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Provinces must seek anti-smoking measures in Big Tobacco settlement: health groups

Health organizations were shut out of the closed-door negotiations

Three national health organizations want Canada’s premiers to push for initiatives to reduce smoking during settlement negotiations with major tobacco companies, years after provinces sued to recoup health-care costs.

In an open letter, the Canadian Cancer Society, the Canadian Lung Association and Heart and Stroke Foundation say governments should make cutting tobacco use a top priority in talks that began four years ago as part of the provinces’ lawsuits seeking a collective $500 billion in damages.

“Tobacco causes a devastating toll in disease and death, a toll that is contributing to the ongoing crisis in the health-care system,” the groups say in the letter released Monday, ahead of World No Tobacco Day, an annual campaign by the World Health Organization to raise awareness about the harms of tobacco use.

Lawsuits by all 10 provinces, with British Columbia filing the first one in 1998, are against Imperial Tobacco Canada Ltd., Rothmans, Benson & Hedges Inc., and JTI-Macdonald Corp., as well as their foreign parent corporations.

The health organizations say at least 10 per cent of the money from a settlement should go toward long-term funding, independent of government, to slash smoking. They are also calling for a ban on tobacco promotion by the industry and measures that would require the defendants to make additional payments if targets to reduce tobacco use are not met. And they want the companies to publicly disclose millions of pages of internal documents.

Before the letter was released, a spokeswoman for the B.C. Ministry of Attorney General said she could not comment on any plans the province may have to introduce measures to reduce tobacco use following a settlement. She cited confidentiality obligations due to a court-ordered mediation after the tobacco companies filed for creditor protection in 2019.

That happened after a ruling by the Quebec Court of Appeal, which upheld a landmark judgment ordering the companies to pay nearly $14 billion in damages to smokers in the province who became ill or were addicted to tobacco. The ruling found the firms chose profits over the health of their customers, who are still waiting for a settlement.

A spokesman for Imperial Tobacco Canada Ltd., one of the companies contacted about any potential initiatives to cut tobacco use, said in an email he could not comment while mediation is ongoing.

Rob Cunningham, a lawyer and senior policy analyst for the Canadian Cancer Society, said the tobacco firms can only get out of bankruptcy protection in a settlement agreed to by all provinces, giving governments leverage to negotiate strict measures.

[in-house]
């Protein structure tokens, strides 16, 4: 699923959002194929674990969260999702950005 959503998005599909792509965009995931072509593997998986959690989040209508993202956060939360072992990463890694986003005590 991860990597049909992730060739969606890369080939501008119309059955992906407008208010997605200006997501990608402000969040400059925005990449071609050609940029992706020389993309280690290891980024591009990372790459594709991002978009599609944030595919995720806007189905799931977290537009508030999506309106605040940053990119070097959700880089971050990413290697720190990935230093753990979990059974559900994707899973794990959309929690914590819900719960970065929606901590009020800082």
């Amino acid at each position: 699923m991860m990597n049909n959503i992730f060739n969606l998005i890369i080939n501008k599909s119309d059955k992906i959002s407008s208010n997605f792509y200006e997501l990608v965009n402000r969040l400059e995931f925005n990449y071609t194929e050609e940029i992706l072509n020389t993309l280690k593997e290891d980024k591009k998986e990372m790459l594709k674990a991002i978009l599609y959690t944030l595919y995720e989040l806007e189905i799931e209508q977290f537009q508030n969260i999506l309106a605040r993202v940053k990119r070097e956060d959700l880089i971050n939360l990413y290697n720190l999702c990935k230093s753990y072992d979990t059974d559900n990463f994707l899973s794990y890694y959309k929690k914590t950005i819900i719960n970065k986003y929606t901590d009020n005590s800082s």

“This is a unique, one-time, historic opportunity to reduce tobacco use, to control the tobacco industry, and we need to take advantage of it,” Cunningham said in an interview. “The whole reason why provinces sued in the first place was health-care costs.”

He saidmultiple diseases and 16 types of cancer, including cancer of the lungs, throat, esophagus and pancreas, are associated with tobacco use.

While the territories did not file lawsuits, they are being represented in the negotiations by a consortium of law firms working on behalf of six of the provinces — British Columbia, Saskatchewan, Manitoba, New Brunswick, Nova Scotia and Prince Edward Island.

Health organizations were shut out of the closed-door negotiations, unlike in the U.S., Cunningham said, where governments in all 50 states were involved in a similar settlement with tobacco companies in 1998. That’s when an independent Americanfoundation was funded to control the tobacco industry, which was forced to disclose 40 million pages of previously secret documents.

Cynthia Callard, executive director of Physicians for a Smoke-Free Canada, said Canadian jurisdictions should introduce measures that would force tobacco companies to wind down their businesses “instead of getting them to foot the bill on traditional programs.”

She pointed to New Zealand, which passed a law to ban — for life — the sale of tobacco products to anyone born on or after Jan. 1, 2009.

“What we really need is to have this industry disabled,” Callard said.

This report by The Canadian Press was first published May 29, 2023.

Camille Bains, The Canadian Press

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